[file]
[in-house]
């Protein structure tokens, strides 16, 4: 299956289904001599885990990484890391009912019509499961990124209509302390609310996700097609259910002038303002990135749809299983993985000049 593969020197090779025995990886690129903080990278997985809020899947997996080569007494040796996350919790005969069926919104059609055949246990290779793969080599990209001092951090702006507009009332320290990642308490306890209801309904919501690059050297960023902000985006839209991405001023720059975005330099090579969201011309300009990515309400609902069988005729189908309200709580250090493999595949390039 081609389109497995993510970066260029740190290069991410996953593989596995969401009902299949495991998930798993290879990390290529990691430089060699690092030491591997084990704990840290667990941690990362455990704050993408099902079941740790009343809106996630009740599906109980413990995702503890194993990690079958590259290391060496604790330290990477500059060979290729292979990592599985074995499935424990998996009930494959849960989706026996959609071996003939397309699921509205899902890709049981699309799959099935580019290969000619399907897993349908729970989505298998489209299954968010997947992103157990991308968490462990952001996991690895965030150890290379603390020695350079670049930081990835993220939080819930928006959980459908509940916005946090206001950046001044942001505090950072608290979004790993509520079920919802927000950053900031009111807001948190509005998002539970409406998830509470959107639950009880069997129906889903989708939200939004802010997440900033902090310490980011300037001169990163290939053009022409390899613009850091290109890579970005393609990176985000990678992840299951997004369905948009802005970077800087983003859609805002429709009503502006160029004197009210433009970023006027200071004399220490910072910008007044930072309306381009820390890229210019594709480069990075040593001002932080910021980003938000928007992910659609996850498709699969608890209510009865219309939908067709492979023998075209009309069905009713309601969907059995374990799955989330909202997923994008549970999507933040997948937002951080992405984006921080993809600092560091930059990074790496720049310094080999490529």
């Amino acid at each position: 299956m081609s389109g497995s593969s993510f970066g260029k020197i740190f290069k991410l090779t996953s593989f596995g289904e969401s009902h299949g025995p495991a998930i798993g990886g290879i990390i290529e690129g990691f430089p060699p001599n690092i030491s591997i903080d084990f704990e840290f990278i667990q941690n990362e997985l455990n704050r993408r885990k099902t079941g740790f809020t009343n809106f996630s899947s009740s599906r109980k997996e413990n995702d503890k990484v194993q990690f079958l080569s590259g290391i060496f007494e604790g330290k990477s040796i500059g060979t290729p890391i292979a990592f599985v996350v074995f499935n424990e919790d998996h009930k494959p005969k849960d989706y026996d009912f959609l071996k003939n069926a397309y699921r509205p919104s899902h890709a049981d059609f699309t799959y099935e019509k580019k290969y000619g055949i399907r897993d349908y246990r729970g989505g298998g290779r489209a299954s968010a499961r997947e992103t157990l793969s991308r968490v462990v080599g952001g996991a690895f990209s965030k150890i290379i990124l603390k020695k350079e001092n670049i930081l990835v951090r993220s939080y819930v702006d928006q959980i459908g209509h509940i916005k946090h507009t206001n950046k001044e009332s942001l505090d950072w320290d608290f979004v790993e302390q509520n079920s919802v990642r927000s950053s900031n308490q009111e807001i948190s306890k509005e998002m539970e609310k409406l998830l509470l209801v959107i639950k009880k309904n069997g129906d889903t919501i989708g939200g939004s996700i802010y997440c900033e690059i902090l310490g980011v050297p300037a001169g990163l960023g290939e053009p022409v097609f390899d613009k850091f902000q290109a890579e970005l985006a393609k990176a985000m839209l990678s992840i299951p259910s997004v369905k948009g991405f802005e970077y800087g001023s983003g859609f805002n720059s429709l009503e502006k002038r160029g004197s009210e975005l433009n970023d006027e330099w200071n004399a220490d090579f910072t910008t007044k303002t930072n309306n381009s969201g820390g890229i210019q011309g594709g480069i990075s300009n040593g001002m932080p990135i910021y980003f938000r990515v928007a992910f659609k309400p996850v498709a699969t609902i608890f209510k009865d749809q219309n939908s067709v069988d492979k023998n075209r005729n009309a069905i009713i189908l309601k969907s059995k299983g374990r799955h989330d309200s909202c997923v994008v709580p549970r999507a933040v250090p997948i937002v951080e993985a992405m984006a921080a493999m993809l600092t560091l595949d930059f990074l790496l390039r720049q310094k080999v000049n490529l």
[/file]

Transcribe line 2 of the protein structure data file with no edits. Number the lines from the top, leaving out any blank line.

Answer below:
């Protein structure tokens, strides 16, 4: 299956289904001599885990990484890391009912019509499961990124209509302390609310996700097609259910002038303002990135749809299983993985000049 593969020197090779025995990886690129903080990278997985809020899947997996080569007494040796996350919790005969069926919104059609055949246990290779793969080599990209001092951090702006507009009332320290990642308490306890209801309904919501690059050297960023902000985006839209991405001023720059975005330099090579969201011309300009990515309400609902069988005729189908309200709580250090493999595949390039 081609389109497995993510970066260029740190290069991410996953593989596995969401009902299949495991998930798993290879990390290529990691430089060699690092030491591997084990704990840290667990941690990362455990704050993408099902079941740790009343809106996630009740599906109980413990995702503890194993990690079958590259290391060496604790330290990477500059060979290729292979990592599985074995499935424990998996009930494959849960989706026996959609071996003939397309699921509205899902890709049981699309799959099935580019290969000619399907897993349908729970989505298998489209299954968010997947992103157990991308968490462990952001996991690895965030150890290379603390020695350079670049930081990835993220939080819930928006959980459908509940916005946090206001950046001044942001505090950072608290979004790993509520079920919802927000950053900031009111807001948190509005998002539970409406998830509470959107639950009880069997129906889903989708939200939004802010997440900033902090310490980011300037001169990163290939053009022409390899613009850091290109890579970005393609990176985000990678992840299951997004369905948009802005970077800087983003859609805002429709009503502006160029004197009210433009970023006027200071004399220490910072910008007044930072309306381009820390890229210019594709480069990075040593001002932080910021980003938000928007992910659609996850498709699969608890209510009865219309939908067709492979023998075209009309069905009713309601969907059995374990799955989330909202997923994008549970999507933040997948937002951080992405984006921080993809600092560091930059990074790496720049310094080999490529």